Monday, May 14, 2012
Day 3 Storm chasing: Disclaimer - this is my personal experience as a student on this thunderstorm field studies lab class. My apologies to my fellow meteorology students, who really know what they are talking about, if I use incorrect terminology or have the chronology of the storm incorrect.
Early in the day, I figured we were in for something good when we ran into Sean Casey & his TIV - Tornado Intercept Vehicle - from the Discovery Channel's Storm Chasers program, and the tornado research team from National Science Foundation. (See photos posted earlier on Facebook @ Nancy Leary Haines. Sorry that I'm not more techno savvy to put the photos with this blog. I'm having trouble uploading photos to Spark from my smarter-than-me phone. Maybe when I get home, I'll post a blog with the photos here.)
We watched the storm forming for a couple of hours over the Guadalupe Mountains near Carlsbad, NM. The storm intensified as it came over the mountains into a bow echo, and overnight turned into a mesoscale convective vortex storm.
I got my first lightning bolt photo around 7:30pm mountain time as the storm was intensifying. We chased with the storm for several hours, stopping along the way for teaching moments. I learned about inflow, when the storm in front of us sucked in warm air while the wind was at our backs. Then an outflow of cold air pushed out causing a dust storm to blow all over us. At that point, we ran for the vans and drove to get ahead of the storm. While driving, we saw dust storms & tumbleweed blowing across the road.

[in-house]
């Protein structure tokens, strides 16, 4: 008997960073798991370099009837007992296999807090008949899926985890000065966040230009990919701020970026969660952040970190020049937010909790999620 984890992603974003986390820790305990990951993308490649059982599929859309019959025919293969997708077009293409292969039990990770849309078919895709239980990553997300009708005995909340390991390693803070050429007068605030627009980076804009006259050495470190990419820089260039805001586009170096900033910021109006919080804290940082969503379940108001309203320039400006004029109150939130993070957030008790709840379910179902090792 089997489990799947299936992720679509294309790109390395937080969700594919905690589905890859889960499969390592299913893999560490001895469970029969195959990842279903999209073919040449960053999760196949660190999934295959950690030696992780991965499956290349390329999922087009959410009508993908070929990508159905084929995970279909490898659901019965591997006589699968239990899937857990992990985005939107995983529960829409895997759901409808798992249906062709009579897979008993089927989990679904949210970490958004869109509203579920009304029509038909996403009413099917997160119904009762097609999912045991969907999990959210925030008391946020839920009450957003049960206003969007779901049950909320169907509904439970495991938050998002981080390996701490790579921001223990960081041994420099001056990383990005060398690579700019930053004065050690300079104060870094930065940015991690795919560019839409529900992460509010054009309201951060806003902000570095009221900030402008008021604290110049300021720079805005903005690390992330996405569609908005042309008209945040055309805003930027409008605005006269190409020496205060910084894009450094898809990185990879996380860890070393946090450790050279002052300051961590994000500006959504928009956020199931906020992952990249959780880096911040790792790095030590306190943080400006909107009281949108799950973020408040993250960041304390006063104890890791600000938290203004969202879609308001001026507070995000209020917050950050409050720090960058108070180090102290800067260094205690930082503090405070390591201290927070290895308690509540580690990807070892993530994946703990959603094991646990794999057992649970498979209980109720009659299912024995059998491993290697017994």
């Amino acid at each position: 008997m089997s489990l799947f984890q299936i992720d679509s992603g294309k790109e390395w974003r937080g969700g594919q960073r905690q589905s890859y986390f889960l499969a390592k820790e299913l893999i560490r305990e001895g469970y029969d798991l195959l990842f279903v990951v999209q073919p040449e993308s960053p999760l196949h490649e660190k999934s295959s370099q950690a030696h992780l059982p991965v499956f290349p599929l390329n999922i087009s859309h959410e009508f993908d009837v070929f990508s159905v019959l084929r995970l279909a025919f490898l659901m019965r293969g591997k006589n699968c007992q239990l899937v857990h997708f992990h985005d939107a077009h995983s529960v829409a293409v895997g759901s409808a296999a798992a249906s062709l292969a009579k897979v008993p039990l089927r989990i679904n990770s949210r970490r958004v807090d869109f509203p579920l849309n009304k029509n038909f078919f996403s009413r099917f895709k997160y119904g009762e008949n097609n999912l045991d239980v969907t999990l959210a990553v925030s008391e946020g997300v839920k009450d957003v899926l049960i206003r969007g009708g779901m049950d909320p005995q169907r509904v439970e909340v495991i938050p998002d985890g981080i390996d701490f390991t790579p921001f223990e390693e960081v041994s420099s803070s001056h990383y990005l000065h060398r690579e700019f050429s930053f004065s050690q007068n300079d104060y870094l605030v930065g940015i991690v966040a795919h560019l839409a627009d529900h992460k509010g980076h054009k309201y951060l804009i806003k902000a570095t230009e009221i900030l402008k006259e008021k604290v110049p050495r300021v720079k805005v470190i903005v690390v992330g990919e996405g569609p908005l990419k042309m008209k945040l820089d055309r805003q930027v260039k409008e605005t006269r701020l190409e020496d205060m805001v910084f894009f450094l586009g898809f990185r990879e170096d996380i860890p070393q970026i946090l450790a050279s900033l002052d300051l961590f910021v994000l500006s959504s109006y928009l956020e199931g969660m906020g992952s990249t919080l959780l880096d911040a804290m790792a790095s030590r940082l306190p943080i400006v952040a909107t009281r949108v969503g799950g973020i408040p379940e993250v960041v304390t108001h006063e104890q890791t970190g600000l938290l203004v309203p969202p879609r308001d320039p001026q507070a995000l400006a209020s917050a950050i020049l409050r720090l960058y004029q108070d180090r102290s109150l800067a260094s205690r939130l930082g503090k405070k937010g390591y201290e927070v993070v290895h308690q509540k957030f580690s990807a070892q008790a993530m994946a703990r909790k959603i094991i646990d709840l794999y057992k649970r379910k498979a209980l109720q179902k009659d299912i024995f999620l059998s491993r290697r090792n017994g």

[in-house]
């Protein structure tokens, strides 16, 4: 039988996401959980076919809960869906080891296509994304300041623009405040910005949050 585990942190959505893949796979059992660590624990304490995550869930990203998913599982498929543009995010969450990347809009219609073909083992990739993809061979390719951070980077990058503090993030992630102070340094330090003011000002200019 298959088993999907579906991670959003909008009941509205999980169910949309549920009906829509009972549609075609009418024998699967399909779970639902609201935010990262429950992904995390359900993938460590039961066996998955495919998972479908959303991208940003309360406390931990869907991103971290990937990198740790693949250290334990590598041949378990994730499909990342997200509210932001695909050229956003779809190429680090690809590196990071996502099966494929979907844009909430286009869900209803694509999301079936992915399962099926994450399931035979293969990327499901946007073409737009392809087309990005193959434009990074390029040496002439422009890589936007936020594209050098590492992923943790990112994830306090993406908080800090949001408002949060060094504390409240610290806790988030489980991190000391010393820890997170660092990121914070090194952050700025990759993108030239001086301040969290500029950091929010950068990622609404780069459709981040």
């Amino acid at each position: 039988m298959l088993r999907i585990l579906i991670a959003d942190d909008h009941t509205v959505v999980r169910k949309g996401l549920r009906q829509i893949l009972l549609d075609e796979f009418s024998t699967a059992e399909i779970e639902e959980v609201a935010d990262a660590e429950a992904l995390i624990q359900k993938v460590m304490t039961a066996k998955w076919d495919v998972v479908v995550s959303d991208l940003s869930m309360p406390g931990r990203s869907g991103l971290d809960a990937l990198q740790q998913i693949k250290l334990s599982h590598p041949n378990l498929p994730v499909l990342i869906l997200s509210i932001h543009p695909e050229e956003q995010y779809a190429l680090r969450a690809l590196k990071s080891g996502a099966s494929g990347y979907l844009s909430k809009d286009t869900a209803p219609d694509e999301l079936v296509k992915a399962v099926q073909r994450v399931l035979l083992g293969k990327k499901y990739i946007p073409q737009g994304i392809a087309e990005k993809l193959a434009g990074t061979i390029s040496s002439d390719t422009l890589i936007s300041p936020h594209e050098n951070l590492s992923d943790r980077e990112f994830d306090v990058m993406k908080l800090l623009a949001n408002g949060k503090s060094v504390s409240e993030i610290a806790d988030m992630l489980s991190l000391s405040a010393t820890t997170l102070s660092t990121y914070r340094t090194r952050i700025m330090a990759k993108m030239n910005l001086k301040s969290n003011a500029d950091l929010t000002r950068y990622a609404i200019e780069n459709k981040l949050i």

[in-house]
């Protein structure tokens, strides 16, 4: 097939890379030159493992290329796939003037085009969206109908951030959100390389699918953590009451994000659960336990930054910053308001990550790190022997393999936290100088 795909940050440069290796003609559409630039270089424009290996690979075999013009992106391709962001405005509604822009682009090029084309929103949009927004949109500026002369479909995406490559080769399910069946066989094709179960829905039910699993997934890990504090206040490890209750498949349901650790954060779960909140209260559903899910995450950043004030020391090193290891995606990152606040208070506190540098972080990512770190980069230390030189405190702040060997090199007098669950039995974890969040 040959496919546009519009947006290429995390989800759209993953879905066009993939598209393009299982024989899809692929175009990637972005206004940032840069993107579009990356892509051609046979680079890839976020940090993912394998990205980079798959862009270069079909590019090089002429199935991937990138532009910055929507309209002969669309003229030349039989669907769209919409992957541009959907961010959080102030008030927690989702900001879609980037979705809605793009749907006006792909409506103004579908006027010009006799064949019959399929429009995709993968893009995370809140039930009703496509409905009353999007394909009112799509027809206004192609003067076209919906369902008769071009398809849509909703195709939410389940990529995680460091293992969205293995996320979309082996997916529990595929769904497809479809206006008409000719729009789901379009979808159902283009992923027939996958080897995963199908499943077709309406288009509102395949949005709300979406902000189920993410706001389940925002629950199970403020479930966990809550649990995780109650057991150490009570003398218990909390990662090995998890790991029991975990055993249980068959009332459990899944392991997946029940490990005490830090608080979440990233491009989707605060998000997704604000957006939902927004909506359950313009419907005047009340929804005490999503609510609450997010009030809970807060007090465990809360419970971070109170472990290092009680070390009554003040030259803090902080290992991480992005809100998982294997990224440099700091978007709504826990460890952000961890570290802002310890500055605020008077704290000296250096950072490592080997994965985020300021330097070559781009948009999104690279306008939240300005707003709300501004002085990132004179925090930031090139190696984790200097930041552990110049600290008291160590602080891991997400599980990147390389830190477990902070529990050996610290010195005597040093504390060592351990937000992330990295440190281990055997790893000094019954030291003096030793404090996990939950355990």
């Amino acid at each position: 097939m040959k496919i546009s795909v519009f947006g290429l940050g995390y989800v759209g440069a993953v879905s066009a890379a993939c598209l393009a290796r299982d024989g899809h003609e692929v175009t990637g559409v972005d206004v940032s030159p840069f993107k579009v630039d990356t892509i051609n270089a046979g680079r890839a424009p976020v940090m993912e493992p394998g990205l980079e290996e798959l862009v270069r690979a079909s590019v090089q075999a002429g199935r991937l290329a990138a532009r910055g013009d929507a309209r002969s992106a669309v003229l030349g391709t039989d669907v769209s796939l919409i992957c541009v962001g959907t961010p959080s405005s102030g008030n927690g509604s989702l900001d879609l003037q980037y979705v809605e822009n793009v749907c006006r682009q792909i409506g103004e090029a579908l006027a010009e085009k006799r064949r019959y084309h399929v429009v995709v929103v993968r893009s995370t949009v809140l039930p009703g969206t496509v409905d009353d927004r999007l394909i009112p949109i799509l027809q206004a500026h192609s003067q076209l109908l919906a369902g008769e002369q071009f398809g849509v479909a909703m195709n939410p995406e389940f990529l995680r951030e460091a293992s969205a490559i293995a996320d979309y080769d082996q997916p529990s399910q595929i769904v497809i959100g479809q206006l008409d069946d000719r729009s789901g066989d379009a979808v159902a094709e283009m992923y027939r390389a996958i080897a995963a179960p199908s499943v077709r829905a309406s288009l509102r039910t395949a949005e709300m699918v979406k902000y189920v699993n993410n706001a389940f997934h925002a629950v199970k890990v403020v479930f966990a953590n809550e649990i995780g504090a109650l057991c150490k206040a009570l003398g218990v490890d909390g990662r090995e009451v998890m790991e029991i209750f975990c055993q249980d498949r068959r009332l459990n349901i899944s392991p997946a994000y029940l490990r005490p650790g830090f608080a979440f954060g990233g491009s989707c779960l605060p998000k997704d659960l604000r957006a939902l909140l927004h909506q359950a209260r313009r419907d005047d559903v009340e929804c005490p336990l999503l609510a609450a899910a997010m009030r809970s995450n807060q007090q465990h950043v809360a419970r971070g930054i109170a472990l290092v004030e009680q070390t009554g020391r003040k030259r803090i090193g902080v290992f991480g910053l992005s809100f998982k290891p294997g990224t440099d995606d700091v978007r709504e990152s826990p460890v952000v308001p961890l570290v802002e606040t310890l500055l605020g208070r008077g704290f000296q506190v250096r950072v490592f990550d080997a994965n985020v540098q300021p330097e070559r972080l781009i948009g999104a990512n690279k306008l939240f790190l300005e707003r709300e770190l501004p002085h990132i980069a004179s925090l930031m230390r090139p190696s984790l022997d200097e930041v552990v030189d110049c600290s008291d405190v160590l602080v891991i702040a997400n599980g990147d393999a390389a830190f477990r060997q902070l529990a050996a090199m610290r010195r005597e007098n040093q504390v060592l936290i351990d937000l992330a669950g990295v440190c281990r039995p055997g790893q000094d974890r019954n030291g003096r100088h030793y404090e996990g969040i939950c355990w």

About 11:30pm, we stopped to look at the constellations. The sky in front of the storm was so clear and full of stars, it was just beautiful. I couldn't help but turn around and video the lightning storm behind me. I posted that video in the next blog. If you can wait out the long seconds of darkness, you'll see some amazing lightening.
We got checked into the hotel in Fort Stockton, TX, just minutes before the hail storm started. While one of my roommates & I were getting settled into our room, the true meteorology students were outside observing the hail storm that had 70mph gusts of winds. Some of the guys had welts on their arms & legs from the flying 1" hail pellets hitting them while standing under the hotel canopy. We joined them a few minutes later, indoors, for a unique phenomenon of toasting the storm into the wee hours of the morning.